Public Stock Market
This country’s first stock exchange was established in Philadelphia, Pennsylvania in 1790. On March 21, 1792, concerned Wall Street leaders met at Corre’s Hotel to establish an improved auction market that would better serve their own interests. On May 17, 1792, twenty-four men signed a document, agreeing to trade securities only among themselves, to maintain fixed commission rates, and to avoid other auctions. These men are considered to be the original members of the New York Stock Exchange. For a while, the new broker’s union met under the aging buttonwood tree that faced 68 Wall Street, but they soon moved indoors when the Tontine Coffee House was completed in 1793 at the northwest corner of Wall and William Streets.
They prospered and moved into larger quarters in what is now 40 Wall Street. On March 8, 1817, the members adopted a formal constitution, creating the New York Stock and Exchange Board. Every morning a list of all the stocks to be auctioned was read to the assembled board members, who then made bids and offers while seated. Only members were allowed to trade, and the privilege to sit at the auctions cost $25.00. The fee was later raised to $400.00. To this day, a member of the NYSE is said to own a “seat,” although he or she is never seated while trading. The building currently occupied by the NYSE was completed in 1903.
Brokers who were not able to afford a seat on the Board or who simply refused membership often found it difficult to make money from government bonds, bank securities and private companies because they could not sell the securities of good companies as once before. By 1850, new companies were being created; and gold had been discovered in California, causing the country to turn its attention to the mining companies of the western states. Mining stock and railroad shares were especially popular. Because the Board could not get the attention it desired, many eager non-members who could not afford a seat or office space traded in the street. By the 1870s, the corner of William and Beaver Streets filled daily with the earlier stage stock broker shouting out orders to buy and sell, earning them the name “curbstone brokers;” selling securities privately to receive a commission from the creators of the companies who were enjoying the cash flow to run their businesses.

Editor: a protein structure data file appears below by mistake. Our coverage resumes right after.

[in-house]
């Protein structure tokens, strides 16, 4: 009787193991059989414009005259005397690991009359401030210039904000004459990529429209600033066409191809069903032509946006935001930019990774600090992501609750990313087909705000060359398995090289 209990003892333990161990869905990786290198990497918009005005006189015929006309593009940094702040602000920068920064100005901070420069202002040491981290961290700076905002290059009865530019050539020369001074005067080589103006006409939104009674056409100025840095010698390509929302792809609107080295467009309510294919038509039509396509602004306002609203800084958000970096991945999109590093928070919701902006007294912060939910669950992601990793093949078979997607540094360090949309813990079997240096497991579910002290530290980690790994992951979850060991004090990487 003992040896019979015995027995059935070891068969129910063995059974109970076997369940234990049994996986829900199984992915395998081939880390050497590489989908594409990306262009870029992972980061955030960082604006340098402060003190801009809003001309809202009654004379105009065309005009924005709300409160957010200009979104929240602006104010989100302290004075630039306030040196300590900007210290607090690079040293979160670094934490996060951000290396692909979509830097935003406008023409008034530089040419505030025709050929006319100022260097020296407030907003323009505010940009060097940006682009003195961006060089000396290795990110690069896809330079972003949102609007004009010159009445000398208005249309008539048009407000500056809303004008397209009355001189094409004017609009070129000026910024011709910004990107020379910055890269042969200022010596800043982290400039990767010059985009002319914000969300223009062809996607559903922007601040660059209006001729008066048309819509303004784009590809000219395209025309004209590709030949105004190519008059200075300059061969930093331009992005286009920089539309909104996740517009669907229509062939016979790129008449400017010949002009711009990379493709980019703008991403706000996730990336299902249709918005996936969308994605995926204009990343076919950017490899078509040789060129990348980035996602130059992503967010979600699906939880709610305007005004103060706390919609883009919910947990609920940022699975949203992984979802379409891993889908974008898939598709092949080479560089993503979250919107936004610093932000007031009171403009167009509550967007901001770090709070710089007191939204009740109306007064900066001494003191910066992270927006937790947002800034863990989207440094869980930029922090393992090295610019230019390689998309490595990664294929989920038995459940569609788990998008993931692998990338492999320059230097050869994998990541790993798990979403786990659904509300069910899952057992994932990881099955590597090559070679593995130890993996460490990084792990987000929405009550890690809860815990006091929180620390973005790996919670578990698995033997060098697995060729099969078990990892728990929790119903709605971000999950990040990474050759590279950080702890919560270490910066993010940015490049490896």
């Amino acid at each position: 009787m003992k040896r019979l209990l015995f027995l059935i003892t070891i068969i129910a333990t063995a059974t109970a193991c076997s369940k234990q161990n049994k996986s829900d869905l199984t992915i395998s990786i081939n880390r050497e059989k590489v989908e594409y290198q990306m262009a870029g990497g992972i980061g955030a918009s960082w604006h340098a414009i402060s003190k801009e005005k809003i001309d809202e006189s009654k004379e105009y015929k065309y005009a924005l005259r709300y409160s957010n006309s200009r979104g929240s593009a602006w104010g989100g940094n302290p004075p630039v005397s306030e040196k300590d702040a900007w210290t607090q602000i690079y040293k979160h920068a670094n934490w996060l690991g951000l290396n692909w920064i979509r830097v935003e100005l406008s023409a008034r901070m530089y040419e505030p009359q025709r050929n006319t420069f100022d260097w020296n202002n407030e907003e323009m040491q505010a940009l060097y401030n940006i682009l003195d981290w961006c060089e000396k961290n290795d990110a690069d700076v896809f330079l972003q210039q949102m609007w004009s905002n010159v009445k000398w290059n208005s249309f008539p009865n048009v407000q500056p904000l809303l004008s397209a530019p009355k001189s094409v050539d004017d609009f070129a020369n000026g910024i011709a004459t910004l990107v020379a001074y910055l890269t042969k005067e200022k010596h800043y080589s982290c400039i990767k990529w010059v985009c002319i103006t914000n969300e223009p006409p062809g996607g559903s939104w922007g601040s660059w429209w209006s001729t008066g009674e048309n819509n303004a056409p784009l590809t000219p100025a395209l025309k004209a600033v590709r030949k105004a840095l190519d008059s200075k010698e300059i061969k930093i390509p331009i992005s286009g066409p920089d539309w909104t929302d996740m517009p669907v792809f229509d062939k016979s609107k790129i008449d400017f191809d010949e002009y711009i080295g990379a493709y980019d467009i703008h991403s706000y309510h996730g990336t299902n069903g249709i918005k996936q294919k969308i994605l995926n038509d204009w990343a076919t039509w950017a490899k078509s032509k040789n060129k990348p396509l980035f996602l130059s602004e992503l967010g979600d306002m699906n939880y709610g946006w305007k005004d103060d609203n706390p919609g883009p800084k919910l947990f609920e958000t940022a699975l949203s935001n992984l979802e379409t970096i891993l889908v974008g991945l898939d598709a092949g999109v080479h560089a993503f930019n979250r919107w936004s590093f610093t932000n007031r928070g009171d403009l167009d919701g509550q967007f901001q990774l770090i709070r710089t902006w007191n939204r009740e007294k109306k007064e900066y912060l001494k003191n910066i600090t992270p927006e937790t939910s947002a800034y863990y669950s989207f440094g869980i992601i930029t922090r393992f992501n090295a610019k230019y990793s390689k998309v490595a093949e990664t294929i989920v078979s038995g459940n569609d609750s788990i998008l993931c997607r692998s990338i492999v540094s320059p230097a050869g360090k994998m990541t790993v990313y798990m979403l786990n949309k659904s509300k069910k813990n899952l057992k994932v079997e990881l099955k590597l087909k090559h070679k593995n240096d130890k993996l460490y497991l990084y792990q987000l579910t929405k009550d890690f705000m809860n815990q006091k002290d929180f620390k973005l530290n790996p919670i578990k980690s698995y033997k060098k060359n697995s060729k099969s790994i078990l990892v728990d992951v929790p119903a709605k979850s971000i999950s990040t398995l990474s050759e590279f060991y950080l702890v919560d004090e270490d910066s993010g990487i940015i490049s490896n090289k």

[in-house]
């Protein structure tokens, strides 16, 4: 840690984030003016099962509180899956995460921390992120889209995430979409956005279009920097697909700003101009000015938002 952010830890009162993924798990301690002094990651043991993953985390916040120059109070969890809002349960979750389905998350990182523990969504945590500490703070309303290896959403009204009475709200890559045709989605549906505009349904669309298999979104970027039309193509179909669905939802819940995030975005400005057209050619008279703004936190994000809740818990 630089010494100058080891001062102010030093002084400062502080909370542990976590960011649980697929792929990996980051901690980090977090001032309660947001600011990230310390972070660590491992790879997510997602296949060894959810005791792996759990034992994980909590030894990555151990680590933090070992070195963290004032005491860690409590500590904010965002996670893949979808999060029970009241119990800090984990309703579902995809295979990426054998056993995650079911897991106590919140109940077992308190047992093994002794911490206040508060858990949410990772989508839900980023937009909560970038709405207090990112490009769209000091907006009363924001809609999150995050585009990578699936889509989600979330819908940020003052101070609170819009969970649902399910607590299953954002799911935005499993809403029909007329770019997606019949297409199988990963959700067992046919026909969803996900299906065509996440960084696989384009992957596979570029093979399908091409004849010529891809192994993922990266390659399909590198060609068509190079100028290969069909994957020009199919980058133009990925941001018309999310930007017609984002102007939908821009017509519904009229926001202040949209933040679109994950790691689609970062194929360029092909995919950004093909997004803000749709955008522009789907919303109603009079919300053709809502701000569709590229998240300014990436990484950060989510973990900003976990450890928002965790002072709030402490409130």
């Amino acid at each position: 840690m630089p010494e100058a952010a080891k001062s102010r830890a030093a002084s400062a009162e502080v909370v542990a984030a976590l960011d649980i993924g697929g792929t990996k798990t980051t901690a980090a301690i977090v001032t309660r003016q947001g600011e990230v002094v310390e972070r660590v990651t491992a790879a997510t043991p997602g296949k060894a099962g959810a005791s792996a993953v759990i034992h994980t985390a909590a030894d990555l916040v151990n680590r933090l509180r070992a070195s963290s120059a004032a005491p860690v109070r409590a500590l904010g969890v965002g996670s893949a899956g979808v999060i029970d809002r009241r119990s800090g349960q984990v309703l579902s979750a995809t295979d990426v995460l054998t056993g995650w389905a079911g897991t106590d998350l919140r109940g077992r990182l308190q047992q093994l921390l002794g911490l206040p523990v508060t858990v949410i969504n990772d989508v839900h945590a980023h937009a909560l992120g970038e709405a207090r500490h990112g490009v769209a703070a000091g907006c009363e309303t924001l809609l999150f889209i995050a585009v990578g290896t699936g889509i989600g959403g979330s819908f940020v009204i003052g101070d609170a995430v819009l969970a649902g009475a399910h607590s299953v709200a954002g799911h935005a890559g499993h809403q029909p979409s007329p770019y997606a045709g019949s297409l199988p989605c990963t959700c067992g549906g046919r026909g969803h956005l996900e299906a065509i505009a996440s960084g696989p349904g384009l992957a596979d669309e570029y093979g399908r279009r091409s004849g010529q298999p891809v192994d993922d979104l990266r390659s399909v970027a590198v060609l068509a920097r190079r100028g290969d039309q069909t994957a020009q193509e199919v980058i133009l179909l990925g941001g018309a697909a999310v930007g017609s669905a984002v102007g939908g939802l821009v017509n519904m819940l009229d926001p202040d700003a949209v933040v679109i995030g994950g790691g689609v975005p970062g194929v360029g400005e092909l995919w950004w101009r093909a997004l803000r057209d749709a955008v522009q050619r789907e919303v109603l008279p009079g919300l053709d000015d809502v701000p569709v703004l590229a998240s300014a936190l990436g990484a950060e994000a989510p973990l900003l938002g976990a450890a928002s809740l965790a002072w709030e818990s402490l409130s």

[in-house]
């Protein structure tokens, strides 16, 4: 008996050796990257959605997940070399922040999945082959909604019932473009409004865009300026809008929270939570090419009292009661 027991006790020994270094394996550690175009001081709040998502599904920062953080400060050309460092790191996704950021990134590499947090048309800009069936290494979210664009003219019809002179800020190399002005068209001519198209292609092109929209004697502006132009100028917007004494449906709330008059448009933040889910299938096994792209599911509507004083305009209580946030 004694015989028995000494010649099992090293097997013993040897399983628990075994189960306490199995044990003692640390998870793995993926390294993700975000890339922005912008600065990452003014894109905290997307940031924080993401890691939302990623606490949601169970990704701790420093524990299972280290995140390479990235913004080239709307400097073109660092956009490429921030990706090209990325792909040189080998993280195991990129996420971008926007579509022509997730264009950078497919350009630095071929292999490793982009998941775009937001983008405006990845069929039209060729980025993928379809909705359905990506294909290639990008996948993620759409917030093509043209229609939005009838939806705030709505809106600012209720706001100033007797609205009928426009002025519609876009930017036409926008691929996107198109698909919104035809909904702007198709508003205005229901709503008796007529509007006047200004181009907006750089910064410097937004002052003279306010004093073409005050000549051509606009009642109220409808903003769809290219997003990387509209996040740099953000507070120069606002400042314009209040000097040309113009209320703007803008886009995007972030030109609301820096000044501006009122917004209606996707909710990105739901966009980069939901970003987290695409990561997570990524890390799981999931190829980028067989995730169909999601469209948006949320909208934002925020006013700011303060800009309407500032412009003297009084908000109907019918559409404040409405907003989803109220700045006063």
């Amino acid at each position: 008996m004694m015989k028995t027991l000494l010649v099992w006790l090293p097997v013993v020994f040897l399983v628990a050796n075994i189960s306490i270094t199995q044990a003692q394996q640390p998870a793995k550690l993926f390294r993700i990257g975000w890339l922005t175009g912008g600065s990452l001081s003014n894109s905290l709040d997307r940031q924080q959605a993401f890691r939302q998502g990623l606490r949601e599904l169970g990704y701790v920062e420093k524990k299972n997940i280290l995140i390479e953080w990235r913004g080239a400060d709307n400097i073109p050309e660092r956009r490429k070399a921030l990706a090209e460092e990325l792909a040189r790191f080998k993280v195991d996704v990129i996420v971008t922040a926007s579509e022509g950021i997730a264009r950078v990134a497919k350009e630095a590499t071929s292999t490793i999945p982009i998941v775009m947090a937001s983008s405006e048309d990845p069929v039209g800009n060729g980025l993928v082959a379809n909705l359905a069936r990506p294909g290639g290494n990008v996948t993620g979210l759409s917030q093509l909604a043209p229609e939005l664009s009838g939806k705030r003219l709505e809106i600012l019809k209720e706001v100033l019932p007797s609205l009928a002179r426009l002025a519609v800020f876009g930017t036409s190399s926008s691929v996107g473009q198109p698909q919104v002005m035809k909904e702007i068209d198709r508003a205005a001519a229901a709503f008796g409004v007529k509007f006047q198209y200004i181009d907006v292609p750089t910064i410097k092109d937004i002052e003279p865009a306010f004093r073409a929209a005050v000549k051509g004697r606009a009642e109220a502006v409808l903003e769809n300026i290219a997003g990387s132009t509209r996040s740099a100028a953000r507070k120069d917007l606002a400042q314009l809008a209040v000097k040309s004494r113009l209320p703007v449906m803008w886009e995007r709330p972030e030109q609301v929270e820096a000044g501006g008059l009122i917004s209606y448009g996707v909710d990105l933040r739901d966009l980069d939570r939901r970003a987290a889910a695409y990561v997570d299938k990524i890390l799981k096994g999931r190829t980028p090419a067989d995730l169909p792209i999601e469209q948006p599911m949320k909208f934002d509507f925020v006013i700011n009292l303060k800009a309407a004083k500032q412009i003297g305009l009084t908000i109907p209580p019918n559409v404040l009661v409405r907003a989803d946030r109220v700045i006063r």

In 1908, Emanuel S. Mendels, Jr. a leading curbstone broker salesman, organized the Curb Market Agency, which developed appropriate trading rules but had little enforcement power. In 1911, Mendels and his advisors established a constitution and formed the New Curb Market Association. On the morning of June 27, 1921 Edward McCormick, the Curb Market’s Chairman, led the curbstone brokers salesmen to the newly completed building on Trinity place behind the Trinity Church on Wall Street. They sang the “Star Spangled Banner” and went inside to begin their first session on the new trading floor. In 1953, The New York Curb Exchange, as it was called after 1928, adopted its present name: The American Stock Exchange.